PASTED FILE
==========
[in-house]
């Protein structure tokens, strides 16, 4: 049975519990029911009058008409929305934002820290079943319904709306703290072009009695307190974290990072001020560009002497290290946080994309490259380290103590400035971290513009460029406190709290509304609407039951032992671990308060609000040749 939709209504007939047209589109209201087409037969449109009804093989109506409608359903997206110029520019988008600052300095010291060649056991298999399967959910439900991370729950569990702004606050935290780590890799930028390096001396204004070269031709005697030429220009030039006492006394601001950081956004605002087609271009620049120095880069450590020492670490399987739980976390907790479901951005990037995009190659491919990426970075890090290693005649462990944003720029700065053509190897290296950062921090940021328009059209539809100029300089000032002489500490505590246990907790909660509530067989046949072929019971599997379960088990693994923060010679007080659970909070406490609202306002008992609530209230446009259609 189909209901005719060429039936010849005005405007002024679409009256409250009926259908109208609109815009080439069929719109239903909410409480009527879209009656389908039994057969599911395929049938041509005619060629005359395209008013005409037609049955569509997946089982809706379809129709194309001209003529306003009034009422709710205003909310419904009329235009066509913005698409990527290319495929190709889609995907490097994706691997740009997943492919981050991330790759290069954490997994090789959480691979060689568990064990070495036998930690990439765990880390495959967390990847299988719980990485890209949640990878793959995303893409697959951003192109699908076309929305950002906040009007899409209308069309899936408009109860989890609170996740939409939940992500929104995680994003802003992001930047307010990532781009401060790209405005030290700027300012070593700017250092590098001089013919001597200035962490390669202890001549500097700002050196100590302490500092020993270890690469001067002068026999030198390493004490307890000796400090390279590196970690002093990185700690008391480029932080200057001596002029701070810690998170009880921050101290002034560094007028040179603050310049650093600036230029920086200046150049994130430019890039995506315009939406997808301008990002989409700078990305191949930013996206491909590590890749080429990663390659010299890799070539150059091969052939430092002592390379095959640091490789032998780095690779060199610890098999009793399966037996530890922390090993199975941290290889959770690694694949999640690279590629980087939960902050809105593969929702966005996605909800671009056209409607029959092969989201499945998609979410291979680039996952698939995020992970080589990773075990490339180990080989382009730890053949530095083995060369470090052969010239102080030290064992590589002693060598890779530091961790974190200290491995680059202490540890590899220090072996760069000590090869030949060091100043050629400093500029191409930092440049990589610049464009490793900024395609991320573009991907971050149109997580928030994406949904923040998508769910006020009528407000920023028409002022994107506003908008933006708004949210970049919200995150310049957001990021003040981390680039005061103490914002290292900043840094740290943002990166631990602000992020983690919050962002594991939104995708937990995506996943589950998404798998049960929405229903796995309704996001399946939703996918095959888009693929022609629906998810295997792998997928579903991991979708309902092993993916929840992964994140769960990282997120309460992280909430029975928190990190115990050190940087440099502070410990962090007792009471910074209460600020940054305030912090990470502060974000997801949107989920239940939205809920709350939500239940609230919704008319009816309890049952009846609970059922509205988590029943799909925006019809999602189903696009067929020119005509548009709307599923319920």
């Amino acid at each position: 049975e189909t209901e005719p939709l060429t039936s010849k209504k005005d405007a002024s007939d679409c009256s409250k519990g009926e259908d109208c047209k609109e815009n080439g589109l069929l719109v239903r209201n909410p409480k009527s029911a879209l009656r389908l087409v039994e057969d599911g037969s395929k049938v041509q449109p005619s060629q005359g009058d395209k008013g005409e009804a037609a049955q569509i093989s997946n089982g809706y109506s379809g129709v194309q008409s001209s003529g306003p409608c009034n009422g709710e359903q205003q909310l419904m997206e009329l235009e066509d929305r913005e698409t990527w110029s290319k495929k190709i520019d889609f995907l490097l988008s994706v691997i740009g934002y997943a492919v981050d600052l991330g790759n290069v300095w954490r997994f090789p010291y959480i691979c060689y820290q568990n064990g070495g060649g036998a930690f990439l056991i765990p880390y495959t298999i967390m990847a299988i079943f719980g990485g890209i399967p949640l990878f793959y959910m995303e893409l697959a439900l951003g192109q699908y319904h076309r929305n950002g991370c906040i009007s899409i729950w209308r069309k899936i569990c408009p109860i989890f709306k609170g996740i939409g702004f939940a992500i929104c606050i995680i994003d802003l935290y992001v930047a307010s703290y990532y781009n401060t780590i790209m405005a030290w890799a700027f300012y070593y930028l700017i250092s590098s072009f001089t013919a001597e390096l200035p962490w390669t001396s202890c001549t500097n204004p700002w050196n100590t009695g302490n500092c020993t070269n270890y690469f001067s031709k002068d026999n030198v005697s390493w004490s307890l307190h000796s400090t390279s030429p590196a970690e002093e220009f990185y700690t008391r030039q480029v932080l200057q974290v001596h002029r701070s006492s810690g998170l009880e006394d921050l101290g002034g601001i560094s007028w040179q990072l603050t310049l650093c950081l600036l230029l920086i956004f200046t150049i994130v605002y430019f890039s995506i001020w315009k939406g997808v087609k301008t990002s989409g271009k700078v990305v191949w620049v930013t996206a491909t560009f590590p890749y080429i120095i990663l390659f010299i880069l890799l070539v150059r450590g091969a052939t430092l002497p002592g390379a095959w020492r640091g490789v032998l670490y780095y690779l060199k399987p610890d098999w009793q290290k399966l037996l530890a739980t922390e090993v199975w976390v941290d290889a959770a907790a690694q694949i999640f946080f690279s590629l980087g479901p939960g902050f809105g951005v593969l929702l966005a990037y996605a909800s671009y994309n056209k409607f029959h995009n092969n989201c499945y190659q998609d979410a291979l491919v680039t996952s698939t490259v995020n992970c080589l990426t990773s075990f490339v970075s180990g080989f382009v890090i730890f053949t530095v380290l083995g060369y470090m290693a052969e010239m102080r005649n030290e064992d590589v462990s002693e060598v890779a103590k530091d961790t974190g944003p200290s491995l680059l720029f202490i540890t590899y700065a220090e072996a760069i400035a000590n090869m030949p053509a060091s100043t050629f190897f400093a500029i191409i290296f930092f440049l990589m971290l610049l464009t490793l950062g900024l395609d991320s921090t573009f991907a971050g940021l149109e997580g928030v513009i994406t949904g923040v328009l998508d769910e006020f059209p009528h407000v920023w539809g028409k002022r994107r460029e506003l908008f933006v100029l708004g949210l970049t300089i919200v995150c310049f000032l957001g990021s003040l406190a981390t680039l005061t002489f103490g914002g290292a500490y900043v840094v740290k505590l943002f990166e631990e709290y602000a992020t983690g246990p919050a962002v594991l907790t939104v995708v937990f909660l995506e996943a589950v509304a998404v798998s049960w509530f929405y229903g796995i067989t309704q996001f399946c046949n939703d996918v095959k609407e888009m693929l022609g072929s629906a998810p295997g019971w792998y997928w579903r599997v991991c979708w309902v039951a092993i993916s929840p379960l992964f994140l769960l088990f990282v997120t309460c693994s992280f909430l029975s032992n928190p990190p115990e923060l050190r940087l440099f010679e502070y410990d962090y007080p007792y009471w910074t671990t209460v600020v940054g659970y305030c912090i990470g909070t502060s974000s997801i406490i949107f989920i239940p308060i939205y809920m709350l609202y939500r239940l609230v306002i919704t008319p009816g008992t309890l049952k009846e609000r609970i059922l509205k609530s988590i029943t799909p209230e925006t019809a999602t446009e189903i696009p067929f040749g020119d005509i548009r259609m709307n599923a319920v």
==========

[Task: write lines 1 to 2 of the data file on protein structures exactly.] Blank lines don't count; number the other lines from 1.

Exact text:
[in-house]
């Protein structure tokens, strides 16, 4: 049975519990029911009058008409929305934002820290079943319904709306703290072009009695307190974290990072001020560009002497290290946080994309490259380290103590400035971290513009460029406190709290509304609407039951032992671990308060609000040749 939709209504007939047209589109209201087409037969449109009804093989109506409608359903997206110029520019988008600052300095010291060649056991298999399967959910439900991370729950569990702004606050935290780590890799930028390096001396204004070269031709005697030429220009030039006492006394601001950081956004605002087609271009620049120095880069450590020492670490399987739980976390907790479901951005990037995009190659491919990426970075890090290693005649462990944003720029700065053509190897290296950062921090940021328009059209539809100029300089000032002489500490505590246990907790909660509530067989046949072929019971599997379960088990693994923060010679007080659970909070406490609202306002008992609530209230446009259609 189909209901005719060429039936010849005005405007002024679409009256409250009926259908109208609109815009080439069929719109239903909410409480009527879209009656389908039994057969599911395929049938041509005619060629005359395209008013005409037609049955569509997946089982809706379809129709194309001209003529306003009034009422709710205003909310419904009329235009066509913005698409990527290319495929190709889609995907490097994706691997740009997943492919981050991330790759290069954490997994090789959480691979060689568990064990070495036998930690990439765990880390495959967390990847299988719980990485890209949640990878793959995303893409697959951003192109699908076309929305950002906040009007899409209308069309899936408009109860989890609170996740939409939940992500929104995680994003802003992001930047307010990532781009401060790209405005030290700027300012070593700017250092590098001089013919001597200035962490390669202890001549500097700002050196100590302490500092020993270890690469001067002068026999030198390493004490307890000796400090390279590196970690002093990185700690008391480029932080200057001596002029701070810690998170009880921050101290002034560094007028040179603050310049650093600036230029920086200046150049994130430019890039995506315009939406997808301008990002989409700078990305191949930013996206491909590590890749080429990663390659010299890799070539150059091969052939430092002592390379095959640091490789032998780095690779060199610890098999009793399966037996530890922390090993199975941290290889959770690694694949999640690279590629980087939960902050809105593969929702966005996605909800671009056209409607029959092969989201499945998609979410291979680039996952698939995020992970080589990773075990490339180990080989382009730890053949530095083995060369470090052969010239102080030290064992590589002693060598890779530091961790974190200290491995680059202490540890590899220090072996760069000590090869030949060091100043050629400093500029191409930092440049990589610049464009490793900024395609991320573009991907971050149109997580928030994406949904923040998508769910006020009528407000920023028409002022994107506003908008933006708004949210970049919200995150310049957001990021003040981390680039005061103490914002290292900043840094740290943002990166631990602000992020983690919050962002594991939104995708937990995506996943589950998404798998049960929405229903796995309704996001399946939703996918095959888009693929022609629906998810295997792998997928579903991991979708309902092993993916929840992964994140769960990282997120309460992280909430029975928190990190115990050190940087440099502070410990962090007792009471910074209460600020940054305030912090990470502060974000997801949107989920239940939205809920709350939500239940609230919704008319009816309890049952009846609970059922509205988590029943799909925006019809999602189903696009067929020119005509548009709307599923319920």